In the setting of HF with reduced ejection fraction (HFREF), a preliminary success was obtained in a proof-of-concept phase I randomized, placebo-controlled trial [77]. In this study, patients were treated with a single 4 h intravenous infusion of SS31 at different dosages with a 24h follow-up. The high-dose SS31 induced a significant decrease in LV end diastolic (LVEDV) and end systolic volumes (LVESV), suggesting that SS31 could improve cardiac function in HF. Of note, the maximal cardioprotective effect was observed at the peak of SS31 plasma concentration and decreased as the plasma concentration of SS31 disappeared (24h post-infusion). These findings highlight an important dose–effect relationship that is critically influenced by SS31 plasma half-life [59]. The positive results were not confirmed in a successive phase II clinical trial on HFREF patients. Although well tolerated, 4 weeks of daily subcutaneous infusion of SS31 did not produce the expected effects on primary and secondary endpoints including LVESV, Nt-proBNP plasma levels, and LV ejection fraction [78]. As a partial explanation, it has been postulated that 4 weeks treatment may be insufficient to correct cardiac remodeling and mitochondrial dynamics in HF [60]. These disappointing findings highlight the need to elucidate the optimal dosing, timing, and duration of drug administration to successfully move from the bench to the bedside. In addition, with SS31 being a cationic peptide, there may be some factors limiting its bioavailability in human myocardial mitochondria such as systemic proteases, rapid metabolism, and sequestration by blood products, which ultimately may result in a short half-life. The rapid clearance of uncojugated SS31 from plasma observed in patients supports this hypothesis [59]. In addition, direct incubation of freshly isolated myocardial mitochondria with SS31 effectively improved the organelle function and rescued the altered activity of supercomplexes CI, CII, and CIII [61], thus confirming that the negative results of clinical trials may have arisen, at least in part, from insufficient mitochondrial targeting within the cardiac tissue.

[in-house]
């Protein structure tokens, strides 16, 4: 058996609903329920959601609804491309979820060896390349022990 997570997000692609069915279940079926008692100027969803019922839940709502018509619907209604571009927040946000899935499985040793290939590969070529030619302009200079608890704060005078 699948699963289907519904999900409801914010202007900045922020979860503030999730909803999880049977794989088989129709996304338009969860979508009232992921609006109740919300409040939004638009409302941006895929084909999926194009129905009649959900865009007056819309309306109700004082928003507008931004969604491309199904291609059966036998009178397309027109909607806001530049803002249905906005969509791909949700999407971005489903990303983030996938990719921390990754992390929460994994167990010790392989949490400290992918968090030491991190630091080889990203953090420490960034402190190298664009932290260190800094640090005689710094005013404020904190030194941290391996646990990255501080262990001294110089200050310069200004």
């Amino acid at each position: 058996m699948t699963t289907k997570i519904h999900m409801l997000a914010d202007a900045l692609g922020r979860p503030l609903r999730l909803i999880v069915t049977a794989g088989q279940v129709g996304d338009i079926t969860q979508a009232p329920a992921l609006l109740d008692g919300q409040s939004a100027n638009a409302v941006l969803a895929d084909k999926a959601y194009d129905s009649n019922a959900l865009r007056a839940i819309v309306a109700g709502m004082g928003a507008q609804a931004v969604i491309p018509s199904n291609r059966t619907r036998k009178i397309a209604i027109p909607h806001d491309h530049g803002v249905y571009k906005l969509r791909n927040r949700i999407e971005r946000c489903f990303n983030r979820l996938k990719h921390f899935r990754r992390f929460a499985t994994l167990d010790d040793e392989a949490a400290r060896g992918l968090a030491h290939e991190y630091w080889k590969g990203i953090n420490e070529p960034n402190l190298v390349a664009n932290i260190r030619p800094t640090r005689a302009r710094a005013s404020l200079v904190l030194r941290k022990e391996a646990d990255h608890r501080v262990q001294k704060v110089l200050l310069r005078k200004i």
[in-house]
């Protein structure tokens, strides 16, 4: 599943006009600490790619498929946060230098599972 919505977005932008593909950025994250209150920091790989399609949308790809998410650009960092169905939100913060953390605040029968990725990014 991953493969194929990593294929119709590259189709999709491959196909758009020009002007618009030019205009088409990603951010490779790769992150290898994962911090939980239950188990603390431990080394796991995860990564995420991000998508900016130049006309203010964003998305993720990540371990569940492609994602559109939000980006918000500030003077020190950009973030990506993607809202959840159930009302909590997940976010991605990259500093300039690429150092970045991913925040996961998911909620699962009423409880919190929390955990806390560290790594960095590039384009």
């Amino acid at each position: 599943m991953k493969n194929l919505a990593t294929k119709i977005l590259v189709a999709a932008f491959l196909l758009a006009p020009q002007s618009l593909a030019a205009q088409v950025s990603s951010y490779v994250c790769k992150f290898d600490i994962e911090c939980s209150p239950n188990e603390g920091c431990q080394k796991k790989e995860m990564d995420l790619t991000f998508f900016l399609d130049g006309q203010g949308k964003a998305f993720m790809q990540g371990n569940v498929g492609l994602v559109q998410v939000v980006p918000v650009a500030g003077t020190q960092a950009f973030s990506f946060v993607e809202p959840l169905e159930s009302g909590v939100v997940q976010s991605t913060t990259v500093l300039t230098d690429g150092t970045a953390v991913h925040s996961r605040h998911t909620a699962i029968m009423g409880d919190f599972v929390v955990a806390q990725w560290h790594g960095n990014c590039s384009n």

To overcome this limitation, Liu et al. [62] encapsulated SS31 in pH-sensitive NPs composed of cationic chitosan, a linear polysaccharide used for drug delivery [63], and anionic hyaluronic acid (HA), a compound with known selectivity for the receptor CD44. It is worth noting that CD44 is upregulated at the site of inflammation and cell injury [59][64]; therefore, this active DDS possesses diverse advantages: (i) the ability to protect SS31 from blood proteases, (ii) the ability to rapidly release SS31 in acidic pH conditions, and (iii) more specific cell targeting (Figure 2). The combination of such cell-targeted and organelle-targeted NP formulation has been successfully validated in human endothelial cells subjected to oxidative stress and in a rodent model of acute renal injury induced by ROS [35] (Figure 2).